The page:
Yet, if you can avoid the cancellation, try, if possible, to work it out. Sometimes another lender steps in and saves the day for everyone. Good luck!
It might just be that the Buyer is still willing/working to move forward but can't secure their financing committment from the Lender until after the 3rd Party Addendum Date has passed. In this case, the earnest money is still 'hard' and Buyer still intends to close. I don't believe you'd want to cancel if this was the scenario.
If you 'know' that the Buyer is not going to close then you can use various tactics to terminate the contract early by maybe giving a partial release of earnest money and keeping the rest. Otherwise, your stuck with your current Buyer until your agreed to settlement date.
Maker Capital Group, LLC
Essentially the borrower will have a given amount of days to obtain financing. This date is listed at the top of your contract and is a number of days starting with the date of execution of your purchase contract. Once that date has passed if they buyer cannot obtain financing you will in most cases be able to keep the earnest monies and cancel the purchase contract. If the buyer tells you of this problem before the date on the Third Party Financing Addendum than they can in most cases cancel the purchase contract and get their earnest money back.
If you are past this date and there is no hope of the buyer being able to obtain financing then the best thing to do would be to cancel the purchase contract and re-list the home. What you should do next is get the facts from your Agent and the buyer's agent to find out if this deal can happen or not.
Best of luck to you.
REALTOR | Mortgage Broker | Consultant
Keller Williams Realty | 360 Lending Group
I am confused by your question and the answers given. Do you know for a fact that the buyer can't get financing or are you just have a moment of panic thinking "what if"? It seems like the answers given are assuming that the buyer can't get financing for sure and you are wondering what to do. However, I didn't read that in any of your comments (maybe I missed it), so I am confused. If you are just having a moment of last minute panic, you are not alone. :) I haven't met a seller yet that didn't have a moment (or several moments) wondering and worrying about things like this. So hang in there! If you have Realtors involved, talk with them and express your concerns. We've been through it many times and we can explain the process. Sometimes just having the information about how it all works, what to expect, etc. is enough to help with the fears. I hope it all works out for you!! Good luck!!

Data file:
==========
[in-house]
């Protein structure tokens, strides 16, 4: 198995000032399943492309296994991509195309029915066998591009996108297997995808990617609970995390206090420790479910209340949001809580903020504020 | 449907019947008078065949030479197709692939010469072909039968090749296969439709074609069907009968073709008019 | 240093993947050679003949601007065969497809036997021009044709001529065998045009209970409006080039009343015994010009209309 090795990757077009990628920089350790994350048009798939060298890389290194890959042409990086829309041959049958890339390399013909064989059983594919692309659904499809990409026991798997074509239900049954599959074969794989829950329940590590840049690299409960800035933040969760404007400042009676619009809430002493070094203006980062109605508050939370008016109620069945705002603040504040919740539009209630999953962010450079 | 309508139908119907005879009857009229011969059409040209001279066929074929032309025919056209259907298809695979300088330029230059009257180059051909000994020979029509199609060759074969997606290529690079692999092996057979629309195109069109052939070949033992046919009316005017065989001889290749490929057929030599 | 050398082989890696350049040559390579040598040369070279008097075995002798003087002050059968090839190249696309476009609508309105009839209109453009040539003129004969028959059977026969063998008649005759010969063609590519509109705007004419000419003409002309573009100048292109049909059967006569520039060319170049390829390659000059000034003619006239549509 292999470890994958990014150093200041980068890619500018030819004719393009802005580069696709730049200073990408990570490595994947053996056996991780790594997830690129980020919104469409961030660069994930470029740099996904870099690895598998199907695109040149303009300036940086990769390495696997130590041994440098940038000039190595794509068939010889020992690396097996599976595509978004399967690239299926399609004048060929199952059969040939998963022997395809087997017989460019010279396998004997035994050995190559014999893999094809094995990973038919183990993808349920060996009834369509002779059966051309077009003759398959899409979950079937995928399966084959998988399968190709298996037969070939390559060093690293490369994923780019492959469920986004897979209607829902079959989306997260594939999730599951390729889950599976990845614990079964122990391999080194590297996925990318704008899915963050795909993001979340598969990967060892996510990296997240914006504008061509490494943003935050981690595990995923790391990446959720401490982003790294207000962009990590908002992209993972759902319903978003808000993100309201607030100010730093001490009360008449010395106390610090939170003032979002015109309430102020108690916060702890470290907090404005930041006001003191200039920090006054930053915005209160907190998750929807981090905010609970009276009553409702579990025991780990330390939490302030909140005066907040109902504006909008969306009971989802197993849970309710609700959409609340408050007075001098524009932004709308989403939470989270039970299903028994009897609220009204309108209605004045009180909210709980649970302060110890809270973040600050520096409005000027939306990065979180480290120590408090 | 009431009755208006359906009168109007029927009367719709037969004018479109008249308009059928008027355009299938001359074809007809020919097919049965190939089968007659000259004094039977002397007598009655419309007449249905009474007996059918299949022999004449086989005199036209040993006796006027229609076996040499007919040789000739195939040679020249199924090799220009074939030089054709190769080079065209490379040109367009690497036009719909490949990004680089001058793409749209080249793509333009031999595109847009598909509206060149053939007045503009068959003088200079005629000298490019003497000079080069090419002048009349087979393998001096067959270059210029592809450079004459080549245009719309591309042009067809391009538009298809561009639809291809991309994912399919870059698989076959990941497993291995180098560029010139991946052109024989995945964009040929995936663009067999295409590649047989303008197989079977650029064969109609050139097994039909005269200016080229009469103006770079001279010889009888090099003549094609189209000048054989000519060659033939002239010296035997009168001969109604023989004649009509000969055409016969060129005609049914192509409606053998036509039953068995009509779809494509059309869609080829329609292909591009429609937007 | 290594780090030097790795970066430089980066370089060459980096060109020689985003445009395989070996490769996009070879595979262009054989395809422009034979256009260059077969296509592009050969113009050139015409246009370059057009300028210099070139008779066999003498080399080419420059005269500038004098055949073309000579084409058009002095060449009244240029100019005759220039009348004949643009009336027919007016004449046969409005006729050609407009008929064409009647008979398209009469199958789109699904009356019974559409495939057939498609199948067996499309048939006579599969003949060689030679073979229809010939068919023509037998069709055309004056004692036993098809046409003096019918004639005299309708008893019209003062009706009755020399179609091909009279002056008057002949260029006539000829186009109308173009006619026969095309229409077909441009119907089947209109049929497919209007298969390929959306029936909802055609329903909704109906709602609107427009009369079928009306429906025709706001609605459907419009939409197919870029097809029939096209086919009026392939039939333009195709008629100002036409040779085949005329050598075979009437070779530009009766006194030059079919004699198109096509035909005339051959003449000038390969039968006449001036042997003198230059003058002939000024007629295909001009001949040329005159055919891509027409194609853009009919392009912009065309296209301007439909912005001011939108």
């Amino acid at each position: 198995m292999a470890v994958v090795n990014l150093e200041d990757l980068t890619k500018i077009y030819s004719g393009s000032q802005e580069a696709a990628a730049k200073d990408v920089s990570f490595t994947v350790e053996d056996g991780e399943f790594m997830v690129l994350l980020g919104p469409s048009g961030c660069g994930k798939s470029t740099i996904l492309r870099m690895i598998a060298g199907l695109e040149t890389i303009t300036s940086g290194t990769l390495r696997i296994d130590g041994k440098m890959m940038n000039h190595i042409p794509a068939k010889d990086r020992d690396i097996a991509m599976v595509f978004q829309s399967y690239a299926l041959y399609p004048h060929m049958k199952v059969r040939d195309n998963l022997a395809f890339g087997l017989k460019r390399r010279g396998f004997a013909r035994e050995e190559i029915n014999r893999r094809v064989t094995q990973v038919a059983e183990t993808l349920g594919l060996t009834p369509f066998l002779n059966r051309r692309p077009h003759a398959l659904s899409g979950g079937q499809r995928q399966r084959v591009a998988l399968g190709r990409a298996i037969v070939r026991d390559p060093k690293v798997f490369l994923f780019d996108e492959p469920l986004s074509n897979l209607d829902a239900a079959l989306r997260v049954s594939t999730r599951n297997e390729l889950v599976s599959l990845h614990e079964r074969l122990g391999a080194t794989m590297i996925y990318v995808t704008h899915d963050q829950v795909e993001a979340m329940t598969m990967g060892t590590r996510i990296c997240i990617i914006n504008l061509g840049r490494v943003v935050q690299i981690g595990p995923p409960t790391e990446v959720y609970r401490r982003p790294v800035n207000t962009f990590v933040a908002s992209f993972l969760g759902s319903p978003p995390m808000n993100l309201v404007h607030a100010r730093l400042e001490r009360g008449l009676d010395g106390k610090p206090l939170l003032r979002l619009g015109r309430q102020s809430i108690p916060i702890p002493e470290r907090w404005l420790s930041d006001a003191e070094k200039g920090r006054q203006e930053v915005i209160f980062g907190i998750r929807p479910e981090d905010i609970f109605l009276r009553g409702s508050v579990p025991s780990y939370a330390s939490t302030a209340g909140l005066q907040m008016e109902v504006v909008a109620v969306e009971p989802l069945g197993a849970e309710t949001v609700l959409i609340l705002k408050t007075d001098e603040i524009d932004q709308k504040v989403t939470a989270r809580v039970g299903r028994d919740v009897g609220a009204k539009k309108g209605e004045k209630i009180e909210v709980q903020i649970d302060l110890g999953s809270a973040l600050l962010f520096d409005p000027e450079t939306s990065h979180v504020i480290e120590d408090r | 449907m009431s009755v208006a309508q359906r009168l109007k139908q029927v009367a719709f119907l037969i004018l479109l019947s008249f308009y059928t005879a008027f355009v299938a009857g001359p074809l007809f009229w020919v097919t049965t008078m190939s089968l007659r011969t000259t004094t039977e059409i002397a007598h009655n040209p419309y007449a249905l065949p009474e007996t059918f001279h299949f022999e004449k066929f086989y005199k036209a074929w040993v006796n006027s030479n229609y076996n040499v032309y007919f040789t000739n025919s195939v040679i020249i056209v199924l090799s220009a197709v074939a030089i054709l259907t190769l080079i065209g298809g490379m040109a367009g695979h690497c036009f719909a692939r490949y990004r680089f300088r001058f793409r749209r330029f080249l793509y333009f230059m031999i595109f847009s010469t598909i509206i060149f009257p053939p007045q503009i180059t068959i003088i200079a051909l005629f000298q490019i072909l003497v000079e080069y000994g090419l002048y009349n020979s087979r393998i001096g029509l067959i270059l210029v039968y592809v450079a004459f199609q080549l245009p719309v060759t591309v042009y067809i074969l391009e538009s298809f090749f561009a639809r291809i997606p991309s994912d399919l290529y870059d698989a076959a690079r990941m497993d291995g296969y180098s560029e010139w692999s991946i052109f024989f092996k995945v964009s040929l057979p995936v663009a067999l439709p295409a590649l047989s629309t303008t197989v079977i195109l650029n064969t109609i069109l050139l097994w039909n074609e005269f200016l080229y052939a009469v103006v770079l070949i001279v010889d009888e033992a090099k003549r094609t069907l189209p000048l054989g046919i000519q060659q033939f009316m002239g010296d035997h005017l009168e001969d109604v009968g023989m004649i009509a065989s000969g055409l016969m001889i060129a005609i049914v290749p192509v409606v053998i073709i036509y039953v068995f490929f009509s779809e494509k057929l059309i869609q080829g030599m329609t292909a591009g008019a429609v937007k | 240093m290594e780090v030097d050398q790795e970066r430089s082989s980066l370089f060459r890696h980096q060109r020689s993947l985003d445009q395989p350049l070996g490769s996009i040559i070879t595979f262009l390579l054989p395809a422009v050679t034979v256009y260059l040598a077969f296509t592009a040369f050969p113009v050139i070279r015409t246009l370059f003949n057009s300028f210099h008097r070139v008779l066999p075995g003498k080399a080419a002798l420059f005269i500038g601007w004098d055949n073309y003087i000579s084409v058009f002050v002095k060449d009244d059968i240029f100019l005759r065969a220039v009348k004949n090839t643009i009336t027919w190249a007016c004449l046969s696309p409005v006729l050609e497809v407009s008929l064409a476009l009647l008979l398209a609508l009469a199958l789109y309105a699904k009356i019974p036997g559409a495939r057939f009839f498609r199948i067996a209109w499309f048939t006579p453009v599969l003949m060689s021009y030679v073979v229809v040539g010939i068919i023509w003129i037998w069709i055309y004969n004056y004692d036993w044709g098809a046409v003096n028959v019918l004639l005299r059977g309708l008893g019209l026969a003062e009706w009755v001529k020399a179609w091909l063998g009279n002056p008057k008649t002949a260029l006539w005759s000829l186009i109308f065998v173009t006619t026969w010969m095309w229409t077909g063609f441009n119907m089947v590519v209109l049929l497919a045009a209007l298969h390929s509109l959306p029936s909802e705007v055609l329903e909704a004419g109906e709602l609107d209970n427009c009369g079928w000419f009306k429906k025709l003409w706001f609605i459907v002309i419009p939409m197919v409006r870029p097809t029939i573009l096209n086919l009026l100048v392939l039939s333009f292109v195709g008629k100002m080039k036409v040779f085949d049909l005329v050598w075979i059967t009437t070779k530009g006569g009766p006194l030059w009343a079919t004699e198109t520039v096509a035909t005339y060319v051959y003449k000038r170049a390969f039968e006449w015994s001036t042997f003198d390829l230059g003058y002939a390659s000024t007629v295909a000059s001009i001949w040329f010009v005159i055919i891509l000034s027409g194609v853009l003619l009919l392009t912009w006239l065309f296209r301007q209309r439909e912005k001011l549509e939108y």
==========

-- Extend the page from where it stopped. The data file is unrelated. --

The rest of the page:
Separately, I suggest getting in touch with buyer/buyer's agent and presenting the option Brian mentioned in his 3rd paragraph. If the buyer can't get financing, no need to hold up the sales process by preventing you from getting it back on the market. Now, if they can close it's worth waiting an extra couple of weeks.
If they go past that date, they cannot use that as an excuse to get their earnest money back. If the deal falls through because of lack of financing, then they forfeit their earnest money (to you as the seller). Where you have the leverage is if they request an extension of the contract in order to obtain financing. You can either allow them to extend and hopefully sell your home to them, or you can deny their amendment and they will have to either close on that day (unlikely) or they will have to cancel the contract or be in default, which in either case you get the earnest money.
If you really don't think they will be able to get financing and want to get your home back on the market, as an alternative if the 3rd party financing date has passed, you can give them the option of pulling out now and get their earnest money back.
Hope this helps. You should also be able to ask your listing agent these questions.
It's more than real estate. It's RAYL-Estate!
Brian Rayl, REALTORÂ®, e-PRO, SFR
Keller Williams Elite - Dallas
Hope that helps.